W3C home > Mailing lists > Public > www-html@w3.org > February 1996

Re: SGML macros using DSSSL expressions

From: Paul Prescod <papresco@itrc.uwaterloo.ca>
Date: Wed, 28 Feb 1996 17:08:58 -0500
Message-Id: <199602282208.RAA07509@undergrad.math.uwaterloo.ca>
To: "Harold A. Driscoll" <harold@driscoll.chi.il.us>
Cc: Erik Aronesty <erik@inch.com>, connolly@beach.w3.org, www-html@w3.org
At 09:33 PM 2/28/96 +0000, Harold A. Driscoll wrote:
>For example, if I want to keep a list of HTML Internet Drafts, I'd like to
>code something like this (excuse c++ syntax, but it is familiar to many):
>&draft( draft-ietf-html-tables-06.txt, HTML Tables )
>&draft( draft-ietf-html-style-01.txt, HTML and Style Sheets )
>&draft( draft-ietf-html-i18n-03.txt, Internationalization of the HyperText
>Markup Language )

Does your language support recursion?  
What about nesting?
How do I validate your document?  Do I need to run it through a preprocessor?

There is a whole bunch left to specify.  And there is no reason to do so.
We do not need an extension to HTML (or SGML).  I do this sort of thing all
of the time.

<HTMLDRAFT SRC="draft-ietf-html-tables-06.txt" Title="HTML Tables">
<HTMLDRAFT SRC="draft-ietf-html-style-01.txt" Title="HTML and Style Sheets">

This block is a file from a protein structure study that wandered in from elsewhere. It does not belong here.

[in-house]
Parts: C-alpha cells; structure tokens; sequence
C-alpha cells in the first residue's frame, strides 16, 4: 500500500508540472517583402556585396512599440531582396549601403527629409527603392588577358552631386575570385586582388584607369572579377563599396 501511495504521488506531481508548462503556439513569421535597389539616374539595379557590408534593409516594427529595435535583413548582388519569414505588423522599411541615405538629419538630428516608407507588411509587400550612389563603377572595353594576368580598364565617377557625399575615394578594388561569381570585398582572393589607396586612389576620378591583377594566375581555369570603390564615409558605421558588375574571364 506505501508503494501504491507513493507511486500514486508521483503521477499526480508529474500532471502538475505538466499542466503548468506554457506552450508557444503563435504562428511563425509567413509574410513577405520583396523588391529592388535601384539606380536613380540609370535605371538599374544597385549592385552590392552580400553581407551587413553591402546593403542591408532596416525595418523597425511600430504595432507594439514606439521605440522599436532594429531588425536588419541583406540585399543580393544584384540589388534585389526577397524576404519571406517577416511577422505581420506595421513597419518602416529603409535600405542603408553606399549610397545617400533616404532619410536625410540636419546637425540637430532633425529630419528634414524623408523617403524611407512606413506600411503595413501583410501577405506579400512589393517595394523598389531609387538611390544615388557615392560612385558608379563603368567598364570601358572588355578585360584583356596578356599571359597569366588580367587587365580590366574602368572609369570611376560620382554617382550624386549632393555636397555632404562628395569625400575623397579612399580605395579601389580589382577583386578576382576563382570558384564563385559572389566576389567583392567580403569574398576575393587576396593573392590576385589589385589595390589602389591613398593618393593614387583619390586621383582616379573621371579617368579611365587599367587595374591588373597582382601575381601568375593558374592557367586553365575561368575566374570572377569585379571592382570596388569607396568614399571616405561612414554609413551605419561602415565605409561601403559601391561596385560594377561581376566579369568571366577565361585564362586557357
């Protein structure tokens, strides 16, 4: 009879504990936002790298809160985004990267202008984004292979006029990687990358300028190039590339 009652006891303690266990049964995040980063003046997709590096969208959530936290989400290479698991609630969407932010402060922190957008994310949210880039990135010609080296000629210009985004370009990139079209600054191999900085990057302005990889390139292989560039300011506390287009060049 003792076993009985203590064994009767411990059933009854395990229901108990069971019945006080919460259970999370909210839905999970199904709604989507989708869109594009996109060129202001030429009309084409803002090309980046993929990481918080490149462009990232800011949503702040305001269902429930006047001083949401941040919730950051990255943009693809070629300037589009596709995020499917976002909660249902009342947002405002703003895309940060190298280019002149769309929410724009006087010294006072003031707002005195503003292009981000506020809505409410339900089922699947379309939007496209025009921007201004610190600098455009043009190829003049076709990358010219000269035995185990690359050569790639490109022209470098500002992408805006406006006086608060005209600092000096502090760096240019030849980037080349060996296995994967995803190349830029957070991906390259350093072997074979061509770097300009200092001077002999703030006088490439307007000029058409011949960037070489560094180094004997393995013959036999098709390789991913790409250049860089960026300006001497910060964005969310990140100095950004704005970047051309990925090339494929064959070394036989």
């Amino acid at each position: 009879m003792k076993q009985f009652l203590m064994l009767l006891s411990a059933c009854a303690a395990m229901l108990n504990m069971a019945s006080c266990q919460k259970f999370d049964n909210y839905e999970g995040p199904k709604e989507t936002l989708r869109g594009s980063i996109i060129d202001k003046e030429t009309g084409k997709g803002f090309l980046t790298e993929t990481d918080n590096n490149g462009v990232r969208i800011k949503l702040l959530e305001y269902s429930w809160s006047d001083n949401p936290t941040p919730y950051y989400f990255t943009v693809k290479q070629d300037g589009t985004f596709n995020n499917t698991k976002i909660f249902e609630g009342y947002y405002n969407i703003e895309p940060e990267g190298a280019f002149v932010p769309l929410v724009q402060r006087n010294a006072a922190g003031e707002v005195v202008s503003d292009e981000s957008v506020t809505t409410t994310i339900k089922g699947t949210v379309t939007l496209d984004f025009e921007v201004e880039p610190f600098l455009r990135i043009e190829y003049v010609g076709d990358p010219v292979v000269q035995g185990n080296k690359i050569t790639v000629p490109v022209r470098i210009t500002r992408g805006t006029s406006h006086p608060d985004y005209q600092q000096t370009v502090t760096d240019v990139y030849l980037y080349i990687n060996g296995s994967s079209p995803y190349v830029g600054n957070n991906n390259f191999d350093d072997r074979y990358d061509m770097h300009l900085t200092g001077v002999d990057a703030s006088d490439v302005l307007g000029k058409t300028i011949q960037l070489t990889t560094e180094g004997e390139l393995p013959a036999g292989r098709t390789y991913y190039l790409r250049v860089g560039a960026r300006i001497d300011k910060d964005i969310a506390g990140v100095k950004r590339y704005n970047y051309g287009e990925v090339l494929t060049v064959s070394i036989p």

<HTMLDRAFT SRC="draft-ietf-html-il8n-03.txt" Title="Internationalization of
the HyperText Markup Language">

You'll notice that my version is a little more explicit, doesn't require any
"standard" macro language, and uses the standard SGML parser for validation.
Of course, you must do a transformation from this into something "viewable".  

Right now the best bet is server-side transformation.  You can use the
language of your choice, and do much more powerful transformations than a
toy macro language would allow.

In the near future, we can use style sheets. Instead of specifing yet one
more difficult thing for browser writers to implement, we could just force
them to display arbitrary SGML markup and your problem goes away.  Anything
that you would have specified in your macro language would go in the style
sheet.  From what I have heard, DSSSL is a nice combination of a style sheet
language and client-side transformation engine.  It would allow complex
transformations that macro languages could not touch.

In the meantime you can use server-side conversion to transform documents
from your format into standard HTML so that the browser writers can save
their efforts for writing powerful style sheet engines.

 Paul Prescod
Received on Wednesday, 28 February 1996 17:10:01 UTC

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